For the most part, you’d have no idea. Real family offices are pretty shrouded in mystery. They’re not setup to take inbound, so they don’t put up websites or participate much on social media—so it’s nearly impossible to tell who from the family office world is legitimate.

You know this leads to a lot of fraud. Some of it is probably pretty harmless—people getting into conferences, taking some free lunches, etc., but undoubtedly there’s some real harm being done by people who are telling people they work for family offices that actually aren’t. Most times, investors don’t actually invest in any given deal—so it’s not like someone is automatically a fraud if you don’t know anyone they invested in. You could ask 500 founders in NYC whether I’ve invested in them and still not hit any of the 60 that I have written a check to.

On the other side, trying to invest in venture capital funds on behalf of a family office must be a bit like being a legitimate Nigerian businessman trying to cold e-mail people. You probably spend half your time trying to convince people you’re for real. Plus, anyone that does actually find your e-mail is probably spamming you with deals that aren’t in your sweet spot, because you don’t put any criteria out there.

In the VC world, it’s hard to fake a job. Venture funds put up websites with bios of their professionals. They list portfolio companies—companies whose investors you can see listed on Crunchbase and other sites. I couldn’t go around telling people I work for Accel or that I’ve invested in Mulesoft, because it’s pretty easily diligenced.

Until family offices do the same thing—and transparency becomes the norm—you’re going to get lots of grifters and schemers, at best, ripping off people’s time and conference ticket money, and worse perpetrating actual fraud. It’s a simple industry fix—one that would save everyone else, including legitimate family offices, a ton of time. It would be in their best interest to be transparent about whose money they’re managing, what kind of investments they’re looking for (and not looking for) and who actually works for them. They’d cut down on spam and force the frauds to give up their game—because anyone without a easily referenced connection to real money would just go away.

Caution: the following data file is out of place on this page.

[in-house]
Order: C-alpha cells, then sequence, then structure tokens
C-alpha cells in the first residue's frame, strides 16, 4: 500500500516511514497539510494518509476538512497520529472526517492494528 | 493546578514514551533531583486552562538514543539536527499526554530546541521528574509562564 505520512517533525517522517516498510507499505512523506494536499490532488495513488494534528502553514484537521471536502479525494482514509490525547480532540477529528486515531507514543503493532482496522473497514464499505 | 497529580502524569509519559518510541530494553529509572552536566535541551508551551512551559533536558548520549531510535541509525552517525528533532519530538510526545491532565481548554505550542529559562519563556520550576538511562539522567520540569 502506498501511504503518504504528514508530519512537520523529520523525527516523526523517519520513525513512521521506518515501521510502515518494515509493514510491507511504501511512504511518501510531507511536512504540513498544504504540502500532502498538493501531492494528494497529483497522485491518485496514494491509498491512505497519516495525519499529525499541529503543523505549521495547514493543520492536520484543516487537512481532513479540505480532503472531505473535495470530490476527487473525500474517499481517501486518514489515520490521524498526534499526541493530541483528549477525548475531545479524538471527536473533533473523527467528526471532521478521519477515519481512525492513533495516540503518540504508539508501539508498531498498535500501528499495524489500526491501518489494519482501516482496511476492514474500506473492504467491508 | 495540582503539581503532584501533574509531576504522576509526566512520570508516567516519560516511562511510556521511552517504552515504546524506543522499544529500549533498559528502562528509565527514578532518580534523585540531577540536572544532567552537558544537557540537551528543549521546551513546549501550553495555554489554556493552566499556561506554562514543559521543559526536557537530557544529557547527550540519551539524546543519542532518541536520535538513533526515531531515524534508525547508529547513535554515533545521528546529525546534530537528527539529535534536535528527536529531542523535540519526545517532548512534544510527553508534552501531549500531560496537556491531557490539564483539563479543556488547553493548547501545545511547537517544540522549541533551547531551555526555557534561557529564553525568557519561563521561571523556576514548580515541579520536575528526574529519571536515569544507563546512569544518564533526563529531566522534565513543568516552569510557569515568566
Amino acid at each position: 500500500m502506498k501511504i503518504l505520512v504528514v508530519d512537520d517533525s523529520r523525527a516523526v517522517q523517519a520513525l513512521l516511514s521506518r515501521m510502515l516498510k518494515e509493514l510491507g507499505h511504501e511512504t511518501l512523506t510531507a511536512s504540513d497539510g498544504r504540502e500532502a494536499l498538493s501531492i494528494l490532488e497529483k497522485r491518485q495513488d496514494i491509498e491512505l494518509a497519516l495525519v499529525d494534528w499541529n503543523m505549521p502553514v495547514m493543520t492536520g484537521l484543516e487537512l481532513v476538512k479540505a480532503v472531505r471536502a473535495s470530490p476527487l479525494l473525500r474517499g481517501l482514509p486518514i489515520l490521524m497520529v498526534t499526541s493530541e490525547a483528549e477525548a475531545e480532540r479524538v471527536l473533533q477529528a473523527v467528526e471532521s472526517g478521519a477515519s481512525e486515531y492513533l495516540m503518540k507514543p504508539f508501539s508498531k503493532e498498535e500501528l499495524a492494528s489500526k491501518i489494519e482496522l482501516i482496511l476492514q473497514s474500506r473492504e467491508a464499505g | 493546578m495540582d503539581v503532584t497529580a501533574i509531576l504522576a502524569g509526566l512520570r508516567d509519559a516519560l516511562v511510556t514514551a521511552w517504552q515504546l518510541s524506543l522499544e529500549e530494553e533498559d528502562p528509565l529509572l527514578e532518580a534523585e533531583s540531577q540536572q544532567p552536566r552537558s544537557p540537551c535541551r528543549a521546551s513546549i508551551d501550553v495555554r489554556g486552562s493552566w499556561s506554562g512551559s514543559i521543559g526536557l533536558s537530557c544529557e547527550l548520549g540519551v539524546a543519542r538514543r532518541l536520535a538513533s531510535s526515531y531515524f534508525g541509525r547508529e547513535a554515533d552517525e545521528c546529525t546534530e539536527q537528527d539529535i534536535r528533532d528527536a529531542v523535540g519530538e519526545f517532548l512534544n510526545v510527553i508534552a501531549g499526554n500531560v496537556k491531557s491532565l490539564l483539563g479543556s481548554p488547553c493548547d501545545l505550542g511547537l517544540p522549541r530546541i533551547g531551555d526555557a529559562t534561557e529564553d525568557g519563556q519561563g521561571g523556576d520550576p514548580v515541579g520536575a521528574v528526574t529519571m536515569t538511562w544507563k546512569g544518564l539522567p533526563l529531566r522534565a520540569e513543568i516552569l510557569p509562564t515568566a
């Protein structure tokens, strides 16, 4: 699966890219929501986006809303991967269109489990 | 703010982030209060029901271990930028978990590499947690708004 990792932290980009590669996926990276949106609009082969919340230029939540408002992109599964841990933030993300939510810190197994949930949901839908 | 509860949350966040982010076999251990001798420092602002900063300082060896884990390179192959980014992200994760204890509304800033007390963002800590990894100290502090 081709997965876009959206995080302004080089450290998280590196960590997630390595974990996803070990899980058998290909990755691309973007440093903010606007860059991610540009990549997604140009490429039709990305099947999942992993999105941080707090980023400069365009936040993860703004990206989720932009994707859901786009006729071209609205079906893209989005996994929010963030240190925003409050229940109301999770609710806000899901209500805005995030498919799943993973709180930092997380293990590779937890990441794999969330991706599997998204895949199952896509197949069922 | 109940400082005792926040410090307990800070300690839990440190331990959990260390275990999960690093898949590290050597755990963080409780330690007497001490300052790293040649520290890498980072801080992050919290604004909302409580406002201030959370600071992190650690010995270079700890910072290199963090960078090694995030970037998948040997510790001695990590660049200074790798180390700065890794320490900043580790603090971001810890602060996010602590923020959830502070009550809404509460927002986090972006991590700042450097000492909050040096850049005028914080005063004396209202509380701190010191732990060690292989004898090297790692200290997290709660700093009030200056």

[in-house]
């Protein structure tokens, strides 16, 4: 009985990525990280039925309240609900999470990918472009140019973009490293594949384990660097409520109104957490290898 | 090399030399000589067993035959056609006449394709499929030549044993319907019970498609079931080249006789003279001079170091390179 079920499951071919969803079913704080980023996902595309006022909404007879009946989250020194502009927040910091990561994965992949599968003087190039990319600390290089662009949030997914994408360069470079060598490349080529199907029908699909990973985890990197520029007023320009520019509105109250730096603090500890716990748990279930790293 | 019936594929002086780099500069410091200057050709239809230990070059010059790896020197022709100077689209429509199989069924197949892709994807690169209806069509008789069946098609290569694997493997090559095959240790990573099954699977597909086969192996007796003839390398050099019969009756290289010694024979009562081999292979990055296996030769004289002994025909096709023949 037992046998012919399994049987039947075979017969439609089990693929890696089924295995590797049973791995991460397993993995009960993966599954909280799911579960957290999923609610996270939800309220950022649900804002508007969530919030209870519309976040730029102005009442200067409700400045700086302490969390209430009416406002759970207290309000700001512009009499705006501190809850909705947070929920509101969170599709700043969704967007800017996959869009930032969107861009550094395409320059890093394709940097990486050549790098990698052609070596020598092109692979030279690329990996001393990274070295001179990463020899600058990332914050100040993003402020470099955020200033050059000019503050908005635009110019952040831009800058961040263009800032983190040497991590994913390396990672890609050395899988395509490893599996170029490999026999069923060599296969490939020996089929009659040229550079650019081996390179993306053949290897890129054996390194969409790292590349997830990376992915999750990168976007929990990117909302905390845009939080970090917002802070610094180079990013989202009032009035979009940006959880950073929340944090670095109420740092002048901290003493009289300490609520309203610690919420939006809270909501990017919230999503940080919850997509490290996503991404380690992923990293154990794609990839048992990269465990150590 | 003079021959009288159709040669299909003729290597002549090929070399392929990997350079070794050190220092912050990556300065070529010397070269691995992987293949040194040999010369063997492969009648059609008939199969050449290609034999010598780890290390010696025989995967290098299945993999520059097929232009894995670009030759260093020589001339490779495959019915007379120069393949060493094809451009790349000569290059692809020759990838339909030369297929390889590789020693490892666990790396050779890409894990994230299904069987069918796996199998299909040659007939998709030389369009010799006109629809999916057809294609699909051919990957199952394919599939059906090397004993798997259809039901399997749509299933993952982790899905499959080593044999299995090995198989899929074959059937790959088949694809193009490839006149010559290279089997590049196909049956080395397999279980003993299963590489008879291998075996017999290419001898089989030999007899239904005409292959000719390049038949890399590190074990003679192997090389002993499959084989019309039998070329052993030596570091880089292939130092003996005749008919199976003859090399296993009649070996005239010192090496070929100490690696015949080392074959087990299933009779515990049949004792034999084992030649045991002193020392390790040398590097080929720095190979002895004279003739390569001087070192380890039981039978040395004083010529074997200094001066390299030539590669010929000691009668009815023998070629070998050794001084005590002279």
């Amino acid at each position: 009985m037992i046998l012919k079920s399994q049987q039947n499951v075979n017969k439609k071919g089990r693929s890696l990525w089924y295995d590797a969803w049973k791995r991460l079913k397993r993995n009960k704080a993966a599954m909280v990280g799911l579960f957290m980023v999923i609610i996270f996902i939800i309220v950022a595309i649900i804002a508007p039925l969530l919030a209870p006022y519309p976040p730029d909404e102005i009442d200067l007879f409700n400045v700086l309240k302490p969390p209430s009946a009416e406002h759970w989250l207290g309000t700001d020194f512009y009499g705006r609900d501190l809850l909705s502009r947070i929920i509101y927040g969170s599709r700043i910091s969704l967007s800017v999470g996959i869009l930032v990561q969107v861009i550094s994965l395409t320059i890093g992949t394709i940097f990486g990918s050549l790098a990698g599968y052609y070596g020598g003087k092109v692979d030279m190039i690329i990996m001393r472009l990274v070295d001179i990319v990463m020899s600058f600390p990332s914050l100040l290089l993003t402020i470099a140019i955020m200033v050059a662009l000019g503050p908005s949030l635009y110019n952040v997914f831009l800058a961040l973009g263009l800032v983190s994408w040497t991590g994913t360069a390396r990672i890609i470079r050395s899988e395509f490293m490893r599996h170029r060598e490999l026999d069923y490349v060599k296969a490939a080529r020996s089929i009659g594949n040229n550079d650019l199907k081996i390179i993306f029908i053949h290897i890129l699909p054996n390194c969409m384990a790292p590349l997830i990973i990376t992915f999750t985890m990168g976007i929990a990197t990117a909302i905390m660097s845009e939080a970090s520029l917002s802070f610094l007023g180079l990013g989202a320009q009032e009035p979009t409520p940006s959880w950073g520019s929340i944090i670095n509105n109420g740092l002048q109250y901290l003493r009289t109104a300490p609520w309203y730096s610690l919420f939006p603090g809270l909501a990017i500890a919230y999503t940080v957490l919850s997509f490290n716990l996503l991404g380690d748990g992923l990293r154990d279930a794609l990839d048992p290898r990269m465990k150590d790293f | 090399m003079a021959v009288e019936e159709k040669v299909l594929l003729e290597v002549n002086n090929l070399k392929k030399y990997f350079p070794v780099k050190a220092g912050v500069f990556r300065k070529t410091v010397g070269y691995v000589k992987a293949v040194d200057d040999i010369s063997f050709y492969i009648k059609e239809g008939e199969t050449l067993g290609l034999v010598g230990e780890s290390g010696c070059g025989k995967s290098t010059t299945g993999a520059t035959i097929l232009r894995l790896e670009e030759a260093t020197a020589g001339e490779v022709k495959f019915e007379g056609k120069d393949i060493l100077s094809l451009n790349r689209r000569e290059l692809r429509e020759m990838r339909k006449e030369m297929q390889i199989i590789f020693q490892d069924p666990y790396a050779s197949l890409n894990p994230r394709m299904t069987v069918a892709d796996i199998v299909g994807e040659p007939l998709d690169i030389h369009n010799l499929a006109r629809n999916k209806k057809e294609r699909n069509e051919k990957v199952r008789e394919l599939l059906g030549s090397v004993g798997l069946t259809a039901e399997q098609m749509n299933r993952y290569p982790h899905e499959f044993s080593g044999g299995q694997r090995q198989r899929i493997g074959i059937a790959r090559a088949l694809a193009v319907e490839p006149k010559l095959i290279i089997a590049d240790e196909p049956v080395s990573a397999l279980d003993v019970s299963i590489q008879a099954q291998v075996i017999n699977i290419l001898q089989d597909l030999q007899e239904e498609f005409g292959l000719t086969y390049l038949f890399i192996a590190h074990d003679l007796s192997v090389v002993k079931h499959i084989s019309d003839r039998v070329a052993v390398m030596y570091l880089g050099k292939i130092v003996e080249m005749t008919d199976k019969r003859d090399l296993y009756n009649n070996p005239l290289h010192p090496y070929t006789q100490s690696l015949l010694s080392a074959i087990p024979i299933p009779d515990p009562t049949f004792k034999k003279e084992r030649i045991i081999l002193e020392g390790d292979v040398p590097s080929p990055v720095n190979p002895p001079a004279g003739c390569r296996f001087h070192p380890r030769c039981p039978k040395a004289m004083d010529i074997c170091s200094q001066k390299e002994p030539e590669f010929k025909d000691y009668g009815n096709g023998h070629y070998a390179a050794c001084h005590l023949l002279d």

Its possible that Mr. Karabel really does want to meet me—despite his employee not even mentioning anything specific about my fund or about venture capital, and perhaps I blew a big opportunity here.

But can you blame me for being skeptical as to whether it would be worth putting on a jacket and ditching my jeans to meet a complete stranger who doesn’t seem to have any specific interest in what I’m up to or knowledge of me?

I guess it doesn’t matter, because the person who sent this to me told me that “white trash does not get past security at the University Club” when I questioned the legitimacy of the cold e-mail she sent to info@brooklynbridge.vc—an e-mail address that truth be told I didn’t even realize I had.

I have a feeling that even if there’s a real billionaire here that I missed, these aren’t the kinds of folks I want to work with anyway.

Sevens Don't Get Funded

Ask any VC how excited on a scale of one to ten they are about their latest deal, and they’ll tell you eleven out of ten. Veterans will probably be a little more cautious and tell you they’re at a ten out of ten—but despite knowing all the risks, a VC simply isn’t going to get over the line unless they’re pretty blown away by an idea.

That’s because of the simple math of competition. I get 2000 things passing through my inbox in any given year, and I make about ten investments per year.

How excited do you think I am if I’m only picking the top 10 out of 2000? Do you think any of those handful of deals are seven out of ten? I see TONS of sevens—and they’re often the hardest ones to pass on. They’re nothing necessarily wrong with them. The team is good. The idea is good. It’s just—good. Nothing particularly striking that makes you think about it days and nights after the meeting.